Courtesy of the Boston Public Library

Amy Beach was the first woman composer to have a piece performed by a major symphony orchestra. As organizations celebrate the 150th anniversary of her birth this year, A Tempo explores her career and her impact on American music. Host Rachel Katz speaks with Liane Curtis, president and founder of Women's Philharmonic Advocacy.

Carlin Ma

Music schools and conservatories are constantly facing new challenges in ensuring their students are prepared to create successful careers in the ever-changing world of music. A Tempo host Rachel Katz checks in with the San Francisco Conservatory of Music, whose recent additions and innovations include a Roots, Jazz and American Music program. Rachel will interview SFCM President David Stull and Simon Rowe, executive director of the Roots, Jazz and American Music program.

Anne Sears

As students at Westminster Choir College rehearse Julia Wolfe's Pulitzer Prize Winning oratorio Anthracite Fields, A Tempo recently looked at how the performance at the Roebling Wireworks brings together the work's exploration of life in Pennsylvania coal mining communities and the industrial history of cities like Trenton.

A Tempo (April 8) explores the creation of the American Repertory Ballet's Pride and Prejudice by Artistic Director Douglas Martin. The work will be performed later this month at McCarter Theatre, with the score performed by the Princeton Symphony Orchestra. Host Rachel Katz speaks with Martin about how he chose the music and approached the libretto and choreography to bring Jane Austen's story to the ballet stage.

Rider University’s Board of Trustees voted Tuesday to find a buyer for Westminster Choir College that will enable the college to continue its musical and educational legacy, a decision that was music to the ears of students and alumni who feared that the college’s programs might be merged onto the main Rider campus or closed down completely.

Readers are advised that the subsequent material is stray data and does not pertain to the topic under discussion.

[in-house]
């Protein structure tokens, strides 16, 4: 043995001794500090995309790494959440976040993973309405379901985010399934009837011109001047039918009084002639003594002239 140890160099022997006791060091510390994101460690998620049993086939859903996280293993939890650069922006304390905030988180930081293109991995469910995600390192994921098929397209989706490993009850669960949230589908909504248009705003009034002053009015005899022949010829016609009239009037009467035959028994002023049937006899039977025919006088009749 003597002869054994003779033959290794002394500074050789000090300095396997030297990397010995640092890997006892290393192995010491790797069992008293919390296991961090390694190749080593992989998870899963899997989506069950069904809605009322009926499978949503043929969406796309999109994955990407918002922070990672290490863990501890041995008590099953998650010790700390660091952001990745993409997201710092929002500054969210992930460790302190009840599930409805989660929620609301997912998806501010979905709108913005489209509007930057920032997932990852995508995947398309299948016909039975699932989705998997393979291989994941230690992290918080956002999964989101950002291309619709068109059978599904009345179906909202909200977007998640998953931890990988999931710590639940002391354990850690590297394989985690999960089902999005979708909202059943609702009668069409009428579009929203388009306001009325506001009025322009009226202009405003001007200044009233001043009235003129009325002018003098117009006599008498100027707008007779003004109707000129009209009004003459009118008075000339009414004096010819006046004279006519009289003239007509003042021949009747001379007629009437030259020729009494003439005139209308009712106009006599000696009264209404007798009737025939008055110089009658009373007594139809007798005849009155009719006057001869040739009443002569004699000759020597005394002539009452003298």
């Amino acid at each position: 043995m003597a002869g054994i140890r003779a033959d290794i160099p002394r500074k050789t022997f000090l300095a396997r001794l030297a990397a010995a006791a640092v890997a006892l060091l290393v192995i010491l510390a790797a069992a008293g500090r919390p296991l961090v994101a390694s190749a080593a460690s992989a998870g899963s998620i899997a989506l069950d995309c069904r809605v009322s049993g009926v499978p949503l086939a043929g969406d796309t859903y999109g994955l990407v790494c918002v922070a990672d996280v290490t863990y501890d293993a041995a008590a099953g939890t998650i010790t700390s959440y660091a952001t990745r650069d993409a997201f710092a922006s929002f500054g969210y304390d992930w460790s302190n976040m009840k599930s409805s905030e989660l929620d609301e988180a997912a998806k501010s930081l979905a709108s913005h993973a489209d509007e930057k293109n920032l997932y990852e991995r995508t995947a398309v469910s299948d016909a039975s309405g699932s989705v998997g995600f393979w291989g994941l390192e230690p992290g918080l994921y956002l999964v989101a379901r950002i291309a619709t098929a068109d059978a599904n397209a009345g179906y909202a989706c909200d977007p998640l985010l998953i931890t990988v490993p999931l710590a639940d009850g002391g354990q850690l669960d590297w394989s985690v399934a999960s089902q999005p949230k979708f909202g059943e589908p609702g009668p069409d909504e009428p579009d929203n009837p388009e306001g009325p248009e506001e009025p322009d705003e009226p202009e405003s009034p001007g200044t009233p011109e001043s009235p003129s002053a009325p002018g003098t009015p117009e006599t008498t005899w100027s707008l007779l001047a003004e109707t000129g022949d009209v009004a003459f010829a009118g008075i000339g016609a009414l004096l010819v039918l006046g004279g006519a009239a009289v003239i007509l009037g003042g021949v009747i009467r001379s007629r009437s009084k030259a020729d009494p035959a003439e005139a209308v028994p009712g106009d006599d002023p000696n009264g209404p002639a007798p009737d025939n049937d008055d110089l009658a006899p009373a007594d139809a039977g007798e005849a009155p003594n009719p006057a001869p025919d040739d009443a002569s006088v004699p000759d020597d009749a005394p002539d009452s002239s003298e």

(Update: Corrects name of director of choral activities)

Students, alumni, faculty and community members gathered on the campus of Rider University Tuesday morning to rally in support of  Westminster Choir College as Rider’s Board of Trustees met to vote on the future of the institution’s.

“I just learned, grew and thrived at this place, and to see this situation even being considered just breaks my heart,” said junior Jade Blocker, who stood with a sign that read “Hear Our Voices!  Keep Westminster in Princeton!”

Supporters of preserving Westminster Choir College’s Princeton, NJ home are making a final push to prevent Rider University from moving the college to its Lawrenceville campus in advance of a vote that might put the Princeton land up for sale.

A Tempo host Rachel Katz speaks with Ted Wiprud, Vice President of Education at the New York Philharmonic, and Barbara Haws, the Philharmonic's Archivist and Historian, about the orchestra's New World Initiative - a city-wide exploration of Dvorak's New World Symphony. The program includes news highlights from around the world of the performing arts.